80-year-old poet and activist Varavara Rao has been shifted from Taloja Jail to Nanavati Hospital after the Bombay High Court’s order on Wednesday which allowed him to be moved to the private hospital for medical examination for 15 days. The move reportedly happened late on Wednesday night, Hindustan Times reported, quoting an official.
At Wednesday’s hearing in the high court, appearing for Rao, senior advocate Indira Jaising argued that he would not receive proper care at a government hospital, reminding the court that while death was inevitable, the exit could take place in a dignified manner.
The state government will take care of the cost of the examination and his family will also be allowed to meet him, as per hospital rules.
WHAT DID THE BENCH SAY?
“Prosecutor Deepak Thakare took instructions from the home minister of the state that as a special case, the petitioner can be sent to Nanavati Hospital for medical investigation and treatment for 15 days,” the court reportedly noted in its order.
The matter will be heard on 3 December now. Rao, who is currently incarcerated in the Bhima Koregaon case and has been in jail since late 2018, cannot be discharged without the court being informed. His medical reports will also have to be submitted to the court.
“Ultimately, the man is on almost death bed. He needs some treatment. Can the state say no no we will treat him in Taloja? We are only saying transfer him to Nanavati for two weeks. We will further see after two weeks. [sic]”Bench of Justices SS Shinde and Madhav Jamdar, as quoted by Live Law
WHAT DID THE COUNSELS ARGUE IN COURT?
Arguing on behalf the ailing poet, Jaising said that he had sustained head injuries at JJ Hospital where he was admitted when diagnosed with COVID-19, NDTV reported.
“He is completely bed-ridden, and has no medical attendant. He is in diapers and has a catheter. The catheter was not changed for three months, as there was no one to change it,” Jaising said about Rao.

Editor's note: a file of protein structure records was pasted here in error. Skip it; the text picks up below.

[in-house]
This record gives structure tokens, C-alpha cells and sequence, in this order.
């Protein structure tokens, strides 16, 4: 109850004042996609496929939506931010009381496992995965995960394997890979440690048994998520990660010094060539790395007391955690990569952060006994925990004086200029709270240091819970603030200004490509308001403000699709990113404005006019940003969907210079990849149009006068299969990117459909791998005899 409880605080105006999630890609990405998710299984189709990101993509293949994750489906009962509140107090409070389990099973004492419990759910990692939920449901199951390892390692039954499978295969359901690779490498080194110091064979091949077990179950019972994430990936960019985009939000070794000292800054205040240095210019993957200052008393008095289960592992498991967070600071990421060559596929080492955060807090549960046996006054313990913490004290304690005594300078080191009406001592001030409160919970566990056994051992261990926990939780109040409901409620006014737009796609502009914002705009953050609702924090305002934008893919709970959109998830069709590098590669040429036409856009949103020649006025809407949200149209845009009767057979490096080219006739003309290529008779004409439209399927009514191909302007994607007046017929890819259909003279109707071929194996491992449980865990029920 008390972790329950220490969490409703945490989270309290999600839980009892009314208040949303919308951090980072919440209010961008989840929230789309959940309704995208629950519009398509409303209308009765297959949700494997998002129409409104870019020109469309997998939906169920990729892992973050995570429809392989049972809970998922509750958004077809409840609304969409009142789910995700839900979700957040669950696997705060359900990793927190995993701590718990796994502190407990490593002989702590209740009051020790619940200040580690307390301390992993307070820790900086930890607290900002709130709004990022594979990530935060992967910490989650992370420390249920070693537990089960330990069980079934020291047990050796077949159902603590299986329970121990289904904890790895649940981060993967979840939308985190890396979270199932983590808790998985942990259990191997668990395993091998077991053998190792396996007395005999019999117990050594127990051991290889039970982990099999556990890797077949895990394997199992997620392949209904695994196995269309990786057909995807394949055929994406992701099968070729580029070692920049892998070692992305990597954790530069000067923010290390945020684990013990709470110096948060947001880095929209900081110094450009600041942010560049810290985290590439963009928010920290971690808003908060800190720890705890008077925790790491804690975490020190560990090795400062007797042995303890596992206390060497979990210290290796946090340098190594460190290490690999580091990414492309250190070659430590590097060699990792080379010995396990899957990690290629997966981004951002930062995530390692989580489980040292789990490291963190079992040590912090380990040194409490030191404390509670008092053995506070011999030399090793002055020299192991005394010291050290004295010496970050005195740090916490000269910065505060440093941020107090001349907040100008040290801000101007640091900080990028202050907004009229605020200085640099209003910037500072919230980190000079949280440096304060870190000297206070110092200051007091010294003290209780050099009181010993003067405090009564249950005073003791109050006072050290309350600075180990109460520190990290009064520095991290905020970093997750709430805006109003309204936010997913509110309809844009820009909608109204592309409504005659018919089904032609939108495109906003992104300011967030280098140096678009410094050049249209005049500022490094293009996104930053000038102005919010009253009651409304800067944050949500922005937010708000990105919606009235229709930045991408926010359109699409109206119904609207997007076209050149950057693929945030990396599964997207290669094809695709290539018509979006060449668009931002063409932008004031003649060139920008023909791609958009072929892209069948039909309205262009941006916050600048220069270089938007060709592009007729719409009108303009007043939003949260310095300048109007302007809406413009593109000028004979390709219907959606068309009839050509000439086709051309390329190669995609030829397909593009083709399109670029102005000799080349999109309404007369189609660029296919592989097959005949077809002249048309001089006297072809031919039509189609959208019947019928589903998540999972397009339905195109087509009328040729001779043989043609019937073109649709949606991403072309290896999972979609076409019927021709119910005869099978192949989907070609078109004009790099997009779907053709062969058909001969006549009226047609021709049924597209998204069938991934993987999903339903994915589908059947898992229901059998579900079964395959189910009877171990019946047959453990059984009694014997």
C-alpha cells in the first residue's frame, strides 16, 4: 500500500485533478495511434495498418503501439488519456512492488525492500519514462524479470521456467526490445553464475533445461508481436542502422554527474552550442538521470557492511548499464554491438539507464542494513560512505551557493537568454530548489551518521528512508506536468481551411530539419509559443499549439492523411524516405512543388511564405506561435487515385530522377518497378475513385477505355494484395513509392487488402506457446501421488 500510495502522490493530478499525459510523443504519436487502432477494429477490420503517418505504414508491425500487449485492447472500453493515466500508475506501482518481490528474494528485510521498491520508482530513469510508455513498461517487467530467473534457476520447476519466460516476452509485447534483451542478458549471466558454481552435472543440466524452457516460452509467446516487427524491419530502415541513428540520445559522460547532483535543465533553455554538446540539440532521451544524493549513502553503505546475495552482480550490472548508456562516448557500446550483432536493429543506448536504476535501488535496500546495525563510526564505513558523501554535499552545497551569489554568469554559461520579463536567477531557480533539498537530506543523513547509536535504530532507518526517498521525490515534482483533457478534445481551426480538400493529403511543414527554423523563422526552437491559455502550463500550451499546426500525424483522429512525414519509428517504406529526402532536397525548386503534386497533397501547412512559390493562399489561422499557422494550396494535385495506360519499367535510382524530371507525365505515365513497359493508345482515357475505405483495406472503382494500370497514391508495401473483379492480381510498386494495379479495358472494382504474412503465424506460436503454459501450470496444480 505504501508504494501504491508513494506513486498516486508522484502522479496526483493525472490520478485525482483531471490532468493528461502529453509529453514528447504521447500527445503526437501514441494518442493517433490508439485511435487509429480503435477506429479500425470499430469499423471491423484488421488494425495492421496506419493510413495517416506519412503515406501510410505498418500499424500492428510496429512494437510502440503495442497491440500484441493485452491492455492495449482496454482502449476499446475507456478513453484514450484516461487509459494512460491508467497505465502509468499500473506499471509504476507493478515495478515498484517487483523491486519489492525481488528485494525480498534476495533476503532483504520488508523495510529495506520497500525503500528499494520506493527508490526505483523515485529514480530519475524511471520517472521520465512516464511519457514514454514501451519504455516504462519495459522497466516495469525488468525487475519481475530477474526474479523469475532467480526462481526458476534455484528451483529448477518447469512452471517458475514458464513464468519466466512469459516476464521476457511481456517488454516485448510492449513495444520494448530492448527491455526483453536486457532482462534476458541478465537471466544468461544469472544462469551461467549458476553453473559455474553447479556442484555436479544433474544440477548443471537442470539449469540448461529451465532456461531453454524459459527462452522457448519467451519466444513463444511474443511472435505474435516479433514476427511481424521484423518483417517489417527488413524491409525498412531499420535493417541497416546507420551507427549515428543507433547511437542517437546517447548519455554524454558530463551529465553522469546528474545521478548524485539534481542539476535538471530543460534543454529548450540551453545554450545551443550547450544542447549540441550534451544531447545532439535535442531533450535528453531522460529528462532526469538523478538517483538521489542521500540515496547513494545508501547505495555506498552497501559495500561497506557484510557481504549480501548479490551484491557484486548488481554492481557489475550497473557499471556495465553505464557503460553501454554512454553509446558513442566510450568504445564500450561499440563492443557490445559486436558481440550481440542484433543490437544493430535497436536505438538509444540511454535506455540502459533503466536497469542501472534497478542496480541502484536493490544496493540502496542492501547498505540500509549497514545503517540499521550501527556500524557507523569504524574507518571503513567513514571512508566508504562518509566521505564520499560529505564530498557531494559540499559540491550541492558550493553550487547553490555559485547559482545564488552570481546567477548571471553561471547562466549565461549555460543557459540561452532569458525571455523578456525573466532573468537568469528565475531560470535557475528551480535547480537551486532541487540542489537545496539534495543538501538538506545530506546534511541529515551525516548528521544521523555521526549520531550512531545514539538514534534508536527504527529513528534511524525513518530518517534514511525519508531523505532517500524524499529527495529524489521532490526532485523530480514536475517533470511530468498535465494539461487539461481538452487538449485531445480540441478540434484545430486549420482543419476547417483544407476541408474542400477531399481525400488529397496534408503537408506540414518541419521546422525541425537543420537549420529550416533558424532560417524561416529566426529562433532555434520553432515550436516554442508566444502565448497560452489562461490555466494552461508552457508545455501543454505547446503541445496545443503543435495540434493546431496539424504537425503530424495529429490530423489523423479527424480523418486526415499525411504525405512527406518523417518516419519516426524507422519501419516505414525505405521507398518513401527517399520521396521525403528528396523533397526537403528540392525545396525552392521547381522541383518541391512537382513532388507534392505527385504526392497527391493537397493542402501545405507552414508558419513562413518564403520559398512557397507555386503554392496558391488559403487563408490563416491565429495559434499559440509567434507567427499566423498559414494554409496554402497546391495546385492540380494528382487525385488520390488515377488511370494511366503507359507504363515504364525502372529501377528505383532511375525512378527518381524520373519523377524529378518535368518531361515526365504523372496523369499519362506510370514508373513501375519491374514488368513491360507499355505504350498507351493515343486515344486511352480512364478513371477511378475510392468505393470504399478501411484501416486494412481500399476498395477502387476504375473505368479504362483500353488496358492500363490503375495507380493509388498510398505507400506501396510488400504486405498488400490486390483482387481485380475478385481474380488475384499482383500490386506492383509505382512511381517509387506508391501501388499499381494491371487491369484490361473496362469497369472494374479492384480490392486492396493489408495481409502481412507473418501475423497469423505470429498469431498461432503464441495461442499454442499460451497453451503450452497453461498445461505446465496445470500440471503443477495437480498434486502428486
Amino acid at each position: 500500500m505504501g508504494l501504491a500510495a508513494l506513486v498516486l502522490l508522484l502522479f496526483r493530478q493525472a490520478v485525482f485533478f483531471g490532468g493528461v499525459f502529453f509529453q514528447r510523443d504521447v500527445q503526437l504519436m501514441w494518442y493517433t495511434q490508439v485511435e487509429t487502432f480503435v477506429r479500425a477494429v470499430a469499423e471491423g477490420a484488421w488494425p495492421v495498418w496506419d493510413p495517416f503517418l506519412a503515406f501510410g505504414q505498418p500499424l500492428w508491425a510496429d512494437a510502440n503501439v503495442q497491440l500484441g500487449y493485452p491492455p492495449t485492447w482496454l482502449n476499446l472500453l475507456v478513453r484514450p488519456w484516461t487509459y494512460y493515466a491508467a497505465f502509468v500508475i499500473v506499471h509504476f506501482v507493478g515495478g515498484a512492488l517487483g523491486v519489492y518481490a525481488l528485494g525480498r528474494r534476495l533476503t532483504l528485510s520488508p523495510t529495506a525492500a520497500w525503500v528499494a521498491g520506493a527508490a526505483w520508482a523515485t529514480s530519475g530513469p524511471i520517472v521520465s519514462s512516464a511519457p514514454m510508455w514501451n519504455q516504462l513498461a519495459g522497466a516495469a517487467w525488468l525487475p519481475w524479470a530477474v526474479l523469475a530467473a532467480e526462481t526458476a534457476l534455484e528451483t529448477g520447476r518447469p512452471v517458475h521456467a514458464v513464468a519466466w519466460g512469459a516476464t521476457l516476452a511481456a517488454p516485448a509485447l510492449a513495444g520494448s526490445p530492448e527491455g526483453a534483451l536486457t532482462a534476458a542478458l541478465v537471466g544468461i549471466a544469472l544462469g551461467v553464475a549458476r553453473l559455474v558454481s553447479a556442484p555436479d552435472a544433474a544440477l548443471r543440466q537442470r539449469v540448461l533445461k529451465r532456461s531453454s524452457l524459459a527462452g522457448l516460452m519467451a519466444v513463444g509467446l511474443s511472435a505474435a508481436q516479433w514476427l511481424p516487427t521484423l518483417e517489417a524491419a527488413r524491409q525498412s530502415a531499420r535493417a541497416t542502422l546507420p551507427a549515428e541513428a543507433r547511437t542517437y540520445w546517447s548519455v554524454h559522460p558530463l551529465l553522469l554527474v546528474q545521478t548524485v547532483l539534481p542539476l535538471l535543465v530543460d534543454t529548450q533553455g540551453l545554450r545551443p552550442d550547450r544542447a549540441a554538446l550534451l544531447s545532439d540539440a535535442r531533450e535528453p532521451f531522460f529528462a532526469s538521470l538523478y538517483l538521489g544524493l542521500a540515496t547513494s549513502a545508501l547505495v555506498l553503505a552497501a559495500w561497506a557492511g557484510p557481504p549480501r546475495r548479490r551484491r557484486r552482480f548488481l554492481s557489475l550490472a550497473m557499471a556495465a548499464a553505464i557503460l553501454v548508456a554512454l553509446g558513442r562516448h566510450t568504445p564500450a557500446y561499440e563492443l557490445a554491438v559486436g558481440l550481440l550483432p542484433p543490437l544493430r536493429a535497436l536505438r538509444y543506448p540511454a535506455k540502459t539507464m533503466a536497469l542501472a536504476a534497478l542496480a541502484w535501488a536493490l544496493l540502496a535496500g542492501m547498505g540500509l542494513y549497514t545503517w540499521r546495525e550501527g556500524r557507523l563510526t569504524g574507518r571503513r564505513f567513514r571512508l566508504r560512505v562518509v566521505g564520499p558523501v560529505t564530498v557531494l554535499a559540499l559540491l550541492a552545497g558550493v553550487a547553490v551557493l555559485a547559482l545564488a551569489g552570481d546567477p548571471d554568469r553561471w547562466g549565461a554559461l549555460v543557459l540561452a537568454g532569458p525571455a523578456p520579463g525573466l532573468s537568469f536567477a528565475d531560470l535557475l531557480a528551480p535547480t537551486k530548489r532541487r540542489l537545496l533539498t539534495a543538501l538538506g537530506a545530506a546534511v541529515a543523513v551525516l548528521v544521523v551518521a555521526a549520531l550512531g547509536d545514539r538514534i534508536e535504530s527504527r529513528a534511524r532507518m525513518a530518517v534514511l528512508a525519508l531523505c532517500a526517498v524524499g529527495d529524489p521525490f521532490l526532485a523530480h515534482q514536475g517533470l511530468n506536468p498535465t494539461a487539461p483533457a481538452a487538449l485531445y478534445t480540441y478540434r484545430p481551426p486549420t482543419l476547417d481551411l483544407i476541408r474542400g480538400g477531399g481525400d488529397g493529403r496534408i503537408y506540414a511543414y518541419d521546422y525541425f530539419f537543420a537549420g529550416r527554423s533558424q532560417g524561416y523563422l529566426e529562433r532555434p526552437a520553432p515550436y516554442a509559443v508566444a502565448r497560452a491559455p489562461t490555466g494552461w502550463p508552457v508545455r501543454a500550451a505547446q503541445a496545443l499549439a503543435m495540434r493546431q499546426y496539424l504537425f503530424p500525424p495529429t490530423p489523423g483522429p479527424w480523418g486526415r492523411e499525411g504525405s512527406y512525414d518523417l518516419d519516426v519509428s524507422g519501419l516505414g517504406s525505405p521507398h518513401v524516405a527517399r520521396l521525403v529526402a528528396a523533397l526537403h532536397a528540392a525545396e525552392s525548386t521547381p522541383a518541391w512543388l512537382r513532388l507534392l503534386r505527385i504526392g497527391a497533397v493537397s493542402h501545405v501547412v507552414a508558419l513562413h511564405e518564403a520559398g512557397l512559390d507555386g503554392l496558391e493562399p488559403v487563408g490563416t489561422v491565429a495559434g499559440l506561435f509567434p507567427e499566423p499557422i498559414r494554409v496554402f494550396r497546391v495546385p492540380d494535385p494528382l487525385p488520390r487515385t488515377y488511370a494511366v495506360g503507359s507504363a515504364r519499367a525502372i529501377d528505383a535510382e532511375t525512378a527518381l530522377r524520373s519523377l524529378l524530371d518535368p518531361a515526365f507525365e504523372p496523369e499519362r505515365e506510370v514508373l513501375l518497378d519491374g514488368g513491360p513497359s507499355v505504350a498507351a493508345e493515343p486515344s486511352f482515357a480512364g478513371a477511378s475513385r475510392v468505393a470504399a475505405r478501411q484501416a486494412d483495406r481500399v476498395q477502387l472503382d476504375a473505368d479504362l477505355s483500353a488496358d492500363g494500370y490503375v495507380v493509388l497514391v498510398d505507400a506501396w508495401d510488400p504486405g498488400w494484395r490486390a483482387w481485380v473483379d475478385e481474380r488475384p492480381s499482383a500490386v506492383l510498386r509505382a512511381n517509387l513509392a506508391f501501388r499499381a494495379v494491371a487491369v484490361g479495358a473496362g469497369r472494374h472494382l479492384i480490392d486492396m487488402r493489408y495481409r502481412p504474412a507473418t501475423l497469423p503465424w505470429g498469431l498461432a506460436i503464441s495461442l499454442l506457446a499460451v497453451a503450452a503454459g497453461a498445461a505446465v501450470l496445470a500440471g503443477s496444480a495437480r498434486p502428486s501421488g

Alleging negligence by the State, Jaising asked for Rao to be shifted to Nanavati Hospital.
Additional solicitor general Anil Singh, appearing for the National Investigation Agency, however, opposed Jaising’s plea and said that Rao could be shifted to J J Hospital.
When asked by the bench if he would admit his own relatives there for treatment, Singh said that people were still getting treated at the hospital and added that shifting Rao to the Nanavati Hospital would set a wrong precedent.
To this, Jaising objected and said when admitted at JJ Hospital, Rao had been found lying in a pool of urine, indicating that the hospital was unable to take proper care of the poet.
"... he is being detained in cruelty. Death is inevitable. But everyone wants to exit in a dignified manner,” Jaising said, arguing that Rao’s condition is dire.
“He has brain atrophy, his kidneys have failed.. what more do I need to show? We do not have clinical reports to show your Lords... I can establish from the reports that his kidney has failed, his liver has failed, brain atrophy...This is a man who cannot even stand.”Indira Jaising
According to LiveLaw, Jaising pointed out that no medical report of Varavara Rao is available since 30 July of this year, and no discharge report exists from when he left hospital in August.
"Till today Nanavati discharge report is not made available to the family. Only those reports will tell us what action has been taken or not taken. Nanavati Hospital discharge report, JJ hospital and St George Hospital discharge reports are not available," she said.
The court eventually observed that Rao’s case would be seen as a special case and not as a precedent.
WHAT HAPPENED EARLIER?
Earlier, the Bombay HC was supposed to hear the matter on Tuesday, however, due to technical difficulties, the judges were unable to hear Rao’s lawyer, senior advocate Indira Jaising, clearly via video conferencing.
Jaising had earlier argued that the report submitted by the NIA and jail authorities on Rao’s medical condition a few hours before the hearing was “an eyewash”.
She said that the teleconsultation had only been conducted for 15 minutes, with no assessment of Rao’s neurological condition, without a neurologist or urologist present (even though his primary illnesses were dementia and urine infection), and that several test results that had been recommended by the doctors at this time and previously, had not been included.
Last week on 12 November, the Bombay High Court while hearing a plea filed by P Hemlatha, Rao’s wife, ordered an immediate medical examination of the poet.
Rao’s lawyers have argued that his medical condition is serious, and there is a genuine risk to his life under the status quo, which sees him attended by two of his co-accused in the case, and suffering from a form of dementia along with other illnesses.
(With inputs from Live Law, NDTV and Bar & Bench.)
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